BC flooding: Abbotsford gets 540mm of rain in November, breaking previous record

Vancouver –

With a large swath of the City of Abbotsford still under water on Wednesday, the monthly rainfall total confirmed what was readily apparent on the ground: The city had a historic rainfall last month.

Mayor Henry Braun said about 540 mm of rain fell on Abbotsford in November at a news conference on Wednesday afternoon.

“For people of my generation, it’s just over two meters of water over our entire city,” Braun said.

According to Armel Castellan, Canadian meteorologist for the environment and climate change, the total for the month was 99 mm higher than the previous record.

“(That’s) a big difference from the previous record,” said Castellan.

Braun says the total November rainfall is equivalent to about a third of what Abbotsford normally sees over the course of a year.

Much of that rainfall has ended up in Sumas Prairie, the eastern part of which has been underwater since the devastating atmospheric river hit the province in mid-November.

Flooding isn’t the only concern stemming from recent heavy rains and saturated soils. A townhouse complex off Whatcom on the Lower Sumas Mountains is dealing with the aftermath of a landslide over the weekend that left a block of houses empty.

Resident Colin Lundrigan said these units are currently still in an evacuation state, while others are on alert.

“We need to be ready to leave at any moment,” he said. “We think we’re in a pretty good position, but obviously that’s not the case for anyone living in British Columbia at this point, and especially not in the Fraser Valley.”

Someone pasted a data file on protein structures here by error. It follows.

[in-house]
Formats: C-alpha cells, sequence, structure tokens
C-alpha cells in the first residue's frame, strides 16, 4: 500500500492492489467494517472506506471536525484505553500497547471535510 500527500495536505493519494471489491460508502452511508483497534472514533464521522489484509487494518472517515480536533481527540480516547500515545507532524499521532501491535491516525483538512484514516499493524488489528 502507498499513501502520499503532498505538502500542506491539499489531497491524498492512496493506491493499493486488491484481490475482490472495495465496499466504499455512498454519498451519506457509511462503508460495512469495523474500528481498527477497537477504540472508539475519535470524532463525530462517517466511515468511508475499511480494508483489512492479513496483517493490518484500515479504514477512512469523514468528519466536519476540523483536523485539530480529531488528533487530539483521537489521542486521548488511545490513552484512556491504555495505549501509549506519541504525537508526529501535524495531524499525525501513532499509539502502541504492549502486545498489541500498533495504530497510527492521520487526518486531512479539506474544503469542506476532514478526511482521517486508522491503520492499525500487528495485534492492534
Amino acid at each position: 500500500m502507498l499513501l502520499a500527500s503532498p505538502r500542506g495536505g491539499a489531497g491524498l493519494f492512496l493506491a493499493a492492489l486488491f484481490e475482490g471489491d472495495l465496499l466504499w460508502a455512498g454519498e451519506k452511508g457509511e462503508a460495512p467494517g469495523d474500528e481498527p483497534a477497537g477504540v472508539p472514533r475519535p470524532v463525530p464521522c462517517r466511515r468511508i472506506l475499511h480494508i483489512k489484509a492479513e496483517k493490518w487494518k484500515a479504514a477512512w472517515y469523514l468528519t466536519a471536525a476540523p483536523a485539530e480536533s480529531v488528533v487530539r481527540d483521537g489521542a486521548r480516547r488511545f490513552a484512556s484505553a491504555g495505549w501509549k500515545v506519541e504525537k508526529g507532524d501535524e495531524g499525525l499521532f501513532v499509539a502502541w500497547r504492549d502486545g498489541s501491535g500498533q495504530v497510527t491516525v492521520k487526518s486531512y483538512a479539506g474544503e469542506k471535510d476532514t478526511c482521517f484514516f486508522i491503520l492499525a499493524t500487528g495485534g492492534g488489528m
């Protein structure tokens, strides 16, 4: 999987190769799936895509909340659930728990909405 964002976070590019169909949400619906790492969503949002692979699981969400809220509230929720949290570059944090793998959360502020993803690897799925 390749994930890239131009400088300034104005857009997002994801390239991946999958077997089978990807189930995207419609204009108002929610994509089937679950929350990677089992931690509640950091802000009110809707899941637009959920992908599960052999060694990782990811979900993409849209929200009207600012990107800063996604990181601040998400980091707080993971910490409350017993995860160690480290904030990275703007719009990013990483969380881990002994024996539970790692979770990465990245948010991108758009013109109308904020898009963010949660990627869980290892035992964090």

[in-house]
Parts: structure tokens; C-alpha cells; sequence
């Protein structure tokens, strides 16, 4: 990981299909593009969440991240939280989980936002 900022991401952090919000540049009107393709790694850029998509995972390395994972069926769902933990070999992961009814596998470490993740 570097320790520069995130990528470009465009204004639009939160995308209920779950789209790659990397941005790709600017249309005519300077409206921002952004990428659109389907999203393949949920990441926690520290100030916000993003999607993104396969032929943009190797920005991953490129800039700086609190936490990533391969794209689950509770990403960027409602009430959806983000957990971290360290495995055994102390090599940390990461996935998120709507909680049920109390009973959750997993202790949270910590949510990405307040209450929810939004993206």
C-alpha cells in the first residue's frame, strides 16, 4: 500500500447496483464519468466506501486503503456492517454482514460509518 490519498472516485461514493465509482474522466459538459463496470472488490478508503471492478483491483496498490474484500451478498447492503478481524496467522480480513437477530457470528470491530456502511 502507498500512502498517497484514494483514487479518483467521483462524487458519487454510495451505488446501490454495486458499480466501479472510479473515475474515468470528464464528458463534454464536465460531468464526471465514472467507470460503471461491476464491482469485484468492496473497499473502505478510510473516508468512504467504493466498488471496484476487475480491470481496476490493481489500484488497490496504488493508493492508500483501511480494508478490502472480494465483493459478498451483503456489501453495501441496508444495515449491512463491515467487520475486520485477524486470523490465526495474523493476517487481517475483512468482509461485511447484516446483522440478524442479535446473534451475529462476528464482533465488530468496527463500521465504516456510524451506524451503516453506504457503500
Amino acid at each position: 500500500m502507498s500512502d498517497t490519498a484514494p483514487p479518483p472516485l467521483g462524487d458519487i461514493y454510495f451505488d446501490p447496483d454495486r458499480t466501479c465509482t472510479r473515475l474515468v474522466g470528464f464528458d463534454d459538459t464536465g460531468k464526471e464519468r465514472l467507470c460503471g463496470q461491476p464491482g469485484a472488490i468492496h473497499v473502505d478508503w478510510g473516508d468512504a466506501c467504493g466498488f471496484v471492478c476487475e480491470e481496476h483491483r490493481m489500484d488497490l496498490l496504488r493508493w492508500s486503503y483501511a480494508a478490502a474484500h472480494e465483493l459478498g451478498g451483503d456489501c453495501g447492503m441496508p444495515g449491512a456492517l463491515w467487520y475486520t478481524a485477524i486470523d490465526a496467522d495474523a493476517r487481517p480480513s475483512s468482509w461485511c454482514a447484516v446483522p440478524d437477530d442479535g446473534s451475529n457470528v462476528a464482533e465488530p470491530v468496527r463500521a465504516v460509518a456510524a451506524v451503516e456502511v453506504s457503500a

He said concern also remained about how more rain might affect a large rock near the top of the slope.

“We just hope that Mother Nature cooperates… and we make sure what’s above us here, and we can get through this before the colder weather arrives,” he said. It also added that working groups and volunteers helped clear debris and pack sandbags.

“We hope to dodge a bullet here, and be better off than a lot of other families. We just have to be grateful at least so far the damage has been minimized and steps are now being taken to remedy the situation. ”

On Wednesday, Braun reiterated that the former Lake Sumas, which make up the eastern part of the steppe, will likely remain flooded for “several weeks”.

Other areas – including Vye and Whatcom streets and part of Highway 1 through the city – will dry up sooner, but the mayor said there is no exact timetable for when they will reopen.

“I had no idea how long it would take,” Braun said. “I hope that’s the day.”

The mayor pointed to three pathways that are essential to allow the city to begin helping evacuees return home.

Source link


News7h: Update the world's latest breaking news online of the day, breaking news, politics, society today, international mainstream news .Updated news 24/7: Entertainment, the World everyday world. Hot news, images, video clips that are updated quickly and reliably

Related Articles

Back to top button